Another way to recognize and further the cultural interests of readers was to provide a place for publication of their literary efforts; both the Standard and the Exponent regularly used poetry and essays by their readers, with an occasional piece of short fiction or a longer fictional work spread over several issues. These often had a didactic purpose. The Standard’s serial, “A Heart History,” begun in April 1881, told the story of a suffering woman abandoned by a husband who took up polygamy, balancing the Exponent’s “Jesse Burns, or, Was It Fate?” which started in December 1880 and recounted the tale of an abandoned woman rescued by a kindly older gentleman who made her his plural wife.
In addition to education and the promotion of cultural interests, both papers saw involvement in the temperance movement, which was attracting widespread attention at the time, as an acceptable application of women’s natural aptitudes. For the Exponent, acceptance of temperance came almost as a matter of course, for the Word of Wisdom advised Mormons to avoid strong drink—interpreted to include anything alcoholic. An editorial summed up the paper’s position: “Every woman who has the interest of mankind at heart, who possesses a latent spark of divinity within her soul, should exert her utmost influence for the suppression of intemperance.” A letter received in response to this editorial went even further by maintaining that women should never drink, even in childbirth, or marry drinking men.27[*** graphics omitted ***] [*** graphics omitted ***]
The Standard, too, joined women’s publications and organizations across the country in campaigning for temperance. It complained about the excessive number of saloons in Salt Lake City, praised the local Reform Club, and, while admitting the possibility that there might be worse crimes than intemperance, went on to point out that “in ninety nine cases out of a hundred, intemperance is the path that leads to these greater evils.”28 The paper also encouraged contributions to a fund honoring “Mrs. President Hayes” that would be used to print temperance literature and arranged for reduced rates on a combination subscription to the Standard and Our Union, the organ of the Woman’s Christian Temperance Union.29
The Polygamy Question
Their common ideas about the obligation of women to improve personal and community morality, however, led the papers into vigorous campaigns on opposite sides of the question of polygamy. The Standard was born of its founders’ zeal for elimination of what they saw as a perverse and wicked system of marriage. They urged readers to overcome their “false delicacy” and get involved in the battle. Even in castigating polygamy, however, the paper’s writers took care to express womanly compassion for its victims: “We start out with good intentions, with pure motives, with kind feelings, and with hatred and contempt only for the sin, and not for the sinner.”30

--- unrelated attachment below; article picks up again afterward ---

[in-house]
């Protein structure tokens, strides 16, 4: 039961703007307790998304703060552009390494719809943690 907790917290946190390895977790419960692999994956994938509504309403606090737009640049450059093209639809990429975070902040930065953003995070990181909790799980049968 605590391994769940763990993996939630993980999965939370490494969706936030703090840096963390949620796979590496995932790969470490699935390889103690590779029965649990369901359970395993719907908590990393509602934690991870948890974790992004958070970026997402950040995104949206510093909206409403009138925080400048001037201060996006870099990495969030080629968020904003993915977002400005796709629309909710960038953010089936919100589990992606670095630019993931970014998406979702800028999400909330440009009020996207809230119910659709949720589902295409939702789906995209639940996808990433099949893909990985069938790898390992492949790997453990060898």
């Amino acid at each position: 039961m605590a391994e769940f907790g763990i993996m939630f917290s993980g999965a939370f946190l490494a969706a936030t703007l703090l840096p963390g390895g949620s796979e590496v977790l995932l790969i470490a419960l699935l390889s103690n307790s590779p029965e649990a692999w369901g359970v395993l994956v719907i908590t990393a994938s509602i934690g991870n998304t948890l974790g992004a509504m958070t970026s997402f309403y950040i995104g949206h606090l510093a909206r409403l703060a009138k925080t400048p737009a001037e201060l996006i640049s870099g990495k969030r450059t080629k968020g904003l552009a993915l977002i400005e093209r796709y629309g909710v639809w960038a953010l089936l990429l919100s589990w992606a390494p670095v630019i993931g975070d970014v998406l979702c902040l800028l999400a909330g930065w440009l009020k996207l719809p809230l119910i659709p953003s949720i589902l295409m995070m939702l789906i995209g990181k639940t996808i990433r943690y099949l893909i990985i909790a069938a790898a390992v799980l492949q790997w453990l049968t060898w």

All of the Standard’s most common arguments against polygamy can be traced to a desire to elevate the moral level of society:31
1. Not only was polygamy against the laws of the country, it was against the laws of God. Mormon polygamy was not comparable to biblical polygamy, writers claimed, and even in the Bible its fruits were discord and violence.32
2. It was contrary to the womanly sentiments of purity and goodness. The paper used “The Beauties of Polygamy” as a cynical title for a continuing series begun in September 1880 that presented story after story intended to depict the practice as ugly.
3. It was productive of misery and wickedness. One writer told of a young man who had been evil from birth and attributed this to the influence of his mother’s wicked thoughts while she was pregnant with him; she had been consumed with the desire to murder her husband’s new wife.33
4. It was a degrading type of bondage for the women and children involved. Although the Standard did not name names, it alleged that even many Mormons admitted that “numbers of the men only enter it for the purpose of pandering to their own base passions, and have no religious convictions whatever.”34
5. It led to economic suffering, because men often took more wives than they could support or abandoned less favored wives and their families.35
6. It produced children who were inferior physically, mentally, and morally. Children of polygamous marriages grew up “entirely lacking in that simplicity and innocence which is an attribute of childhood almost the world over,” developing “depraved tastes from infancy,” according to one article.36